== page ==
Wow! That was quick, 7 days. He hardly had time to kill all the family of King Baasha. Meanwhile the troops were out fighting the Philistines at Gibbethon, in the northern territory of Dan. When they heard that King Elah was dead, they made Omri, the commander of the army, the new king. They all left the Philistines alone in Gibbethon and went to Tirzah to get the killer of their king, Zimri. When King Zimri saw that army had turned against him, he set fire to the king’s house around him so that he perished in the fire. This was somewhat like the Waco, Texas, fire incident with the Branch Davidians under David Koresh in the 1993. Zimri had been a sinner also. I do not know how much more details you would have found in the “Book of Annals of the Israel Kings,” if he was only king for 7 days. You have most of the information here.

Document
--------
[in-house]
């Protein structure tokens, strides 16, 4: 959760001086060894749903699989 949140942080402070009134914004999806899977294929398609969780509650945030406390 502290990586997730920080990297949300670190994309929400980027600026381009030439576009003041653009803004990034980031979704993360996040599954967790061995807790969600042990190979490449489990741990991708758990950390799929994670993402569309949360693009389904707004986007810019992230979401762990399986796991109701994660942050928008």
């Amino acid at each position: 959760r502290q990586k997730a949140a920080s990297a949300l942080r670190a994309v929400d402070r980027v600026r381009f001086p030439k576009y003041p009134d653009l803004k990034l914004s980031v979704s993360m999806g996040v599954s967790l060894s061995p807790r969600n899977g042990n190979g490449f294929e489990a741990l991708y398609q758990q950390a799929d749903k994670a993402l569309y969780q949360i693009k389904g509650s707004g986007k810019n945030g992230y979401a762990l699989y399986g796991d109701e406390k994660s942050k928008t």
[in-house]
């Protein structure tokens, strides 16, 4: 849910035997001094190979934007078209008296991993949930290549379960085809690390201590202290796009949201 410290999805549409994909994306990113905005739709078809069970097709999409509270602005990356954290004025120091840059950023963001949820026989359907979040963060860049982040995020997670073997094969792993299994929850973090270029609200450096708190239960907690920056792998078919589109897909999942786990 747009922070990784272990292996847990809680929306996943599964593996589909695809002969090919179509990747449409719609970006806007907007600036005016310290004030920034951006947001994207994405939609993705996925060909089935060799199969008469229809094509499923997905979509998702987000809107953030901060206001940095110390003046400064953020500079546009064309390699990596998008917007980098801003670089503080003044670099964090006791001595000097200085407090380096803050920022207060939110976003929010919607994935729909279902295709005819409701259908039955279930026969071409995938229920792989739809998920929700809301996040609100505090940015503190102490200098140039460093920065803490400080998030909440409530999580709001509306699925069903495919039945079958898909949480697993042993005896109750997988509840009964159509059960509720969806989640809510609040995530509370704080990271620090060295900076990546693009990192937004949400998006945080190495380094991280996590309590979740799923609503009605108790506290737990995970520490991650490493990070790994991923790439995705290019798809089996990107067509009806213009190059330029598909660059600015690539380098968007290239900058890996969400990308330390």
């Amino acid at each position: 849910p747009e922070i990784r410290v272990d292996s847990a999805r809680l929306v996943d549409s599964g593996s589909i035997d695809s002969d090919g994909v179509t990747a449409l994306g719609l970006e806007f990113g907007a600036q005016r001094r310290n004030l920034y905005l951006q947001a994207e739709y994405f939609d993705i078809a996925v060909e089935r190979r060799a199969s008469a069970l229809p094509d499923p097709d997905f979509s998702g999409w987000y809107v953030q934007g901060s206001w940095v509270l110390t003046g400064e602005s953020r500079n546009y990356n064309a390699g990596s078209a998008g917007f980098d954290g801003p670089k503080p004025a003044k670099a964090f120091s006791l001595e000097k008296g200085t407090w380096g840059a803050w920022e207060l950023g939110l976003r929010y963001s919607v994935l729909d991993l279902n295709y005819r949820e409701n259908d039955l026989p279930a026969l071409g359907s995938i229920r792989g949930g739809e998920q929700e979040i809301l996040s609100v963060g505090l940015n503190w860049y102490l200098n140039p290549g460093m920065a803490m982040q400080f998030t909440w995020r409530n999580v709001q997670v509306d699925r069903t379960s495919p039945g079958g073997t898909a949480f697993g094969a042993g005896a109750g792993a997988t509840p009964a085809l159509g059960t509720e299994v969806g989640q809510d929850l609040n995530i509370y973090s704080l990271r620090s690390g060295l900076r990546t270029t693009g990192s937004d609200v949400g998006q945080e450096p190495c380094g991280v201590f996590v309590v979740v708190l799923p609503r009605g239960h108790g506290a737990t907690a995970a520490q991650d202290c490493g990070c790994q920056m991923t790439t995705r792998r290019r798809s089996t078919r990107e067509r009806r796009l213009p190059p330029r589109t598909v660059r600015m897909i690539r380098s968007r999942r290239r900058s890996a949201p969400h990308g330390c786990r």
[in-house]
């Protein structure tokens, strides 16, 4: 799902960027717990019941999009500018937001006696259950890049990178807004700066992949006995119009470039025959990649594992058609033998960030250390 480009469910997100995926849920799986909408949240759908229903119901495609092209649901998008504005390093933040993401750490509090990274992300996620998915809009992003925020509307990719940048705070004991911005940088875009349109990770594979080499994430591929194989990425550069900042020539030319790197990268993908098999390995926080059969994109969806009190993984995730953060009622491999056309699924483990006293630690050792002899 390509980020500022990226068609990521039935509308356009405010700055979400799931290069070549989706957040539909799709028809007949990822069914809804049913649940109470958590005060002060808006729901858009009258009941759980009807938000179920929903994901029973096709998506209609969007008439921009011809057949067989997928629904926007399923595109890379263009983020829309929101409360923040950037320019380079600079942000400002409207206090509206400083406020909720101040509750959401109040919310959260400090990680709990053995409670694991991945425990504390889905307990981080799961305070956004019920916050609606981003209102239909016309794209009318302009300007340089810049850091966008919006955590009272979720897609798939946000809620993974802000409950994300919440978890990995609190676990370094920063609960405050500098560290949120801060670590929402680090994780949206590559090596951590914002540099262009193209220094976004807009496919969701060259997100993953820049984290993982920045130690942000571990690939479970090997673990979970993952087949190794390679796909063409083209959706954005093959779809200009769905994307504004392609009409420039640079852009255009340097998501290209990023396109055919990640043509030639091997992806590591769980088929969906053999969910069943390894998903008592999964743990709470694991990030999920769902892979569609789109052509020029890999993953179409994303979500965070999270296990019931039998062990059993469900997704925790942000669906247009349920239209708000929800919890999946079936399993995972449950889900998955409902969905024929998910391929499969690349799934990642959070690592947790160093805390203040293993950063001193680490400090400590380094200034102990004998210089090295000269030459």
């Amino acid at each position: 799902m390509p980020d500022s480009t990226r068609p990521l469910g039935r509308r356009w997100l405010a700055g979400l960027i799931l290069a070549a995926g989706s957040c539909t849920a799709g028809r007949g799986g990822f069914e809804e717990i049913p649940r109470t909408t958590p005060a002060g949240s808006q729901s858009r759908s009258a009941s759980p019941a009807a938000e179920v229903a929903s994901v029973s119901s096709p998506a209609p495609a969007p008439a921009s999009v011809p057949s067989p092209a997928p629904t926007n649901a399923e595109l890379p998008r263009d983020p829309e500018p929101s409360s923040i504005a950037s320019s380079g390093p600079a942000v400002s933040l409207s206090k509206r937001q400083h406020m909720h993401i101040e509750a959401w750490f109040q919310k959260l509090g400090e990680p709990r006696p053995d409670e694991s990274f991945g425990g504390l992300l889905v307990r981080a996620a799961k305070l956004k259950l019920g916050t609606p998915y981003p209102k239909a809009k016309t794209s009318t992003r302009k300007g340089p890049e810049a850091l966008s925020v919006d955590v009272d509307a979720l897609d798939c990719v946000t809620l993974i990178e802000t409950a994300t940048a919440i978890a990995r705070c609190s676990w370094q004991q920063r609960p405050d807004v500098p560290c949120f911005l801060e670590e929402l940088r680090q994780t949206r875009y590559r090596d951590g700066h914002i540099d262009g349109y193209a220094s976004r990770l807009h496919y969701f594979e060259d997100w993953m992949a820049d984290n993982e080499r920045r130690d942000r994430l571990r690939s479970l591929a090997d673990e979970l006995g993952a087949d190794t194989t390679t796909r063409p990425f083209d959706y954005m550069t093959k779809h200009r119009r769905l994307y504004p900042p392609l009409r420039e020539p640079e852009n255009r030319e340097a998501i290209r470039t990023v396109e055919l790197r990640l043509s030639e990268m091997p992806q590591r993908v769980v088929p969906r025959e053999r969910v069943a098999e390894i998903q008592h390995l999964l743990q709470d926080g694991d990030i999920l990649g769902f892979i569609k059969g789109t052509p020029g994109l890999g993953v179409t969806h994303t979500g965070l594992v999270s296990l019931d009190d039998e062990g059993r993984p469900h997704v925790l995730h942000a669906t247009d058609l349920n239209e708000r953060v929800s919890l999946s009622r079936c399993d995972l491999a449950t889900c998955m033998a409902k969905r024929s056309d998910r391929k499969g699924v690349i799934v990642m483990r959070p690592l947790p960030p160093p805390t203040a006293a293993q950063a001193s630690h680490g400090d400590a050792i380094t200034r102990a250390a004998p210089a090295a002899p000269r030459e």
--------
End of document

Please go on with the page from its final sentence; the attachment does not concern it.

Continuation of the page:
The bloody revolt of Zimri (1 Kings 16:9-16:14)

“But his servant Zimri, commander of half his chariots, conspired against Elah. When Elah was at Tirzah, drinking to get drunk in the house of Arza, who was in charge of the palace at Tirzah, Zimri came in and struck him down. He killed him, in the twenty-seventh year of King Asa of Judah. Zimri succeeded Elah. When he began to reign, as soon as he had seated himself on his throne, he killed all the house of King Baasha. He did not leave a single male of his kindred or his friends. Thus Zimri destroyed all the house of King Baasha, according to the word of Yahweh, which he spoke against King Baasha by the prophet Jehu. All the sins of King Baasha and his son Elah that they committed, plus what they had caused Israel to commit, provoked Yahweh, the God of Israel to anger because of their idols. Now the rest of the acts of Elah, and all that he did, are they not written in the Book of the Annals of the Kings of Israel?”